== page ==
How to choose your first DSLR

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If you’re reading this, you’ve probably been shooting for a bit with either a point and shoot or even your cell phone. You’ve gotten in some practice on lighting and composition and you’re ready to take the next step to buying your first DSLR. So you go online to Amazon and you instantly become overwhelmed with the choices. You have no idea where to start and what you actually need in a DSLR. Well I’m going to help you with that and give you some pointers on what to look for when buying your first DSLR

First of all, it’s important that you know that, no matter how expensive or fancy your new camera is, it’s not going to make you a better photographer. It will give you more tools to work with, but it’s up to you to learn and practice your craft. The photographer creates the photos, the camera is just the tool.

Okay, so with that being said let’s dive into what exactly you are looking for. Some of the important things that I look for when choosing my DSLR are:

Price

Okay, so first you have to decide what your budget is. Does your budget include a lens? Do you want to buy a kit, or do you want to buy your body and lens separately? Once you decide this, you need to decide which brand you’re going with. There are many. The most popular are Canon and Nikon. However, there are others, like sony, fuji, Olympus, etc. The best way to choose your brand is by deciding what features you need and how it feels in your hands. Which brings me to the next two points.

What type of photos are you shooting

Everyone is different and there may be things that are important to some but not to others. For example, I try to find one that has the flip out screen, because even though I’m mostly looking through the viewfinder and not the LCD screen, it still helps when I’m shooting landscapes, or time-lapse, to be able to flip it out and angle it up so I can see it. Also, when you’re getting into some strange angles it helps as well. So, are you going to be shooting, portraits, landscapes, sports? All these things matter when you decide which features you need. So I would think about that and then look up what features are best for that specific genre of photography.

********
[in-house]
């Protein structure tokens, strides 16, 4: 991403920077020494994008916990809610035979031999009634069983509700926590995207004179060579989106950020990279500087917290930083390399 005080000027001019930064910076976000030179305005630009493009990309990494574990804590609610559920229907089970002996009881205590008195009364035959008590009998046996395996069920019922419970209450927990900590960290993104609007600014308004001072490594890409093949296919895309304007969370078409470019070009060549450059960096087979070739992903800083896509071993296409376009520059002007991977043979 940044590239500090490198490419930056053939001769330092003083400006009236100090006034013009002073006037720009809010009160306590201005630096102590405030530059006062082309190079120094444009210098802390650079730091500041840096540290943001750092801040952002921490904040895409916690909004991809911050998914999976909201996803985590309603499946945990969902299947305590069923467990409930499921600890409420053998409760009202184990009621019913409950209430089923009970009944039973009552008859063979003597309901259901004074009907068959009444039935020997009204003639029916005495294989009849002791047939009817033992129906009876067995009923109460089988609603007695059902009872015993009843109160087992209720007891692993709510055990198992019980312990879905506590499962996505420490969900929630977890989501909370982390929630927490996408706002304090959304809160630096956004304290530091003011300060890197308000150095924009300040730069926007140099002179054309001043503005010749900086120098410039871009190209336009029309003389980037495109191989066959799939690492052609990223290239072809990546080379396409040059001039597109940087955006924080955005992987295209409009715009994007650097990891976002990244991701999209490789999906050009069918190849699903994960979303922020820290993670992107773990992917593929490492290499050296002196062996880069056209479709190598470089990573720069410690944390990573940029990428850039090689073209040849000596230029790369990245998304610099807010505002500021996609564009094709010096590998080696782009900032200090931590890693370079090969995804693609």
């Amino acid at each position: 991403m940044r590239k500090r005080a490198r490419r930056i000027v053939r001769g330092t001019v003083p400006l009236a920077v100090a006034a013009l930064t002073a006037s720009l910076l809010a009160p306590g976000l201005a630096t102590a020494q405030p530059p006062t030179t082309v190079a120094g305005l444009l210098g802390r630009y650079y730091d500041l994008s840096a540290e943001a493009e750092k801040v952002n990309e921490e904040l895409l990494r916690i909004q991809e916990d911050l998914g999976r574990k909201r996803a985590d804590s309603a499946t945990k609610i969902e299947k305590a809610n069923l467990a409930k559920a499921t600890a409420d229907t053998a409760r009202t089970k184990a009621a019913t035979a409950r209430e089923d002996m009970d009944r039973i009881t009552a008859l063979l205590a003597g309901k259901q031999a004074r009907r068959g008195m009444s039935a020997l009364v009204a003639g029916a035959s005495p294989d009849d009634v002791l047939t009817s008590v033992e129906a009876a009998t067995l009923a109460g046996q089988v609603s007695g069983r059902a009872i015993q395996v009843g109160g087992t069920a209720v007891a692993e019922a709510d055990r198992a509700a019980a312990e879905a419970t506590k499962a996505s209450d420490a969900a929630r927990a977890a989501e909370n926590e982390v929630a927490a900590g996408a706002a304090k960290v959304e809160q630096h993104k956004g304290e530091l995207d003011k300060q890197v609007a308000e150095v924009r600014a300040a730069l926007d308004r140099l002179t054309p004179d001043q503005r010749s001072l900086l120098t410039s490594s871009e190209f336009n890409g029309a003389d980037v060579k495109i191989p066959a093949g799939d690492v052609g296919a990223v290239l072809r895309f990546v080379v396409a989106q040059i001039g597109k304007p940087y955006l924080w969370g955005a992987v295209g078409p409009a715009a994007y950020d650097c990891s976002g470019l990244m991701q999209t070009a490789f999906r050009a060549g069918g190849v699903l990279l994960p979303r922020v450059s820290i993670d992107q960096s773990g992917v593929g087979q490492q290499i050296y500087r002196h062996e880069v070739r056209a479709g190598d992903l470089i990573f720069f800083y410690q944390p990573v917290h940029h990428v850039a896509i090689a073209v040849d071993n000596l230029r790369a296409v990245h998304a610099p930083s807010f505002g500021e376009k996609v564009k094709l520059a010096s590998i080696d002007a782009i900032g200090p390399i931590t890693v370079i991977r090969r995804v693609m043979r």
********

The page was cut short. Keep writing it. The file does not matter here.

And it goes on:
How it feels when I hold it in my hands

You may want to take a trip to best buy before you order your camera just hold a few in your hands and see which one is most comfortable to you. This is going to be important because you’ll be holding that camera up a lot and you want it to feel natural.

Are you going to print large or at all

Megapixels are not as important by themselves for quality. But if you are planning on printing very large photos you might want to consider how many megapixels the camera has.

what the low light capabilities are

Are you going to be shooting indoors? Or doing night photography? If so make sure you have good low light capabilities. Pay attention to ISO capabilities.

the lens choices

Canon and Nikon have a huge selection of lenses so if you go with one of those brands you should be great. But if you decide to go mirrorless or with another brand make sure you research how many lens options you have.

The sensor size

This is important to know before you purchase. There are different sensor sizes. We have full framed, cropped sensor, and mirrorless sensors. However, this is your first DSLR purchase and most likely you will go with a cropped sensor. A full frame is usually used by pros and semi-pros, so you may choose to upgrade in the future, but for now and cropped sensor DSLR will do you just fine and they take gorgeous photos.

So now that we know what features we need, I have linked some cameras here for you to take a look at. There are so many choices but these are a few of the most popular. I ordered them in order of least expensive to most expensive.

Nikon D3300 24.2 MP

 

Canon EOS Rebel T5

 

Nikon D5300 (This is what I shoot with, and I love it)

 

Canon EOS Rebel T6i

 

Canon EOS 70D

Nikon D7200 DX-format

 

Well, I hope that this guide has been helpful t you. Leave a comment below and let me know what camera you decide to go with. I’d love to hear some feedback. As always, thank you for reading and Keep checking back for more guides and tutorials.
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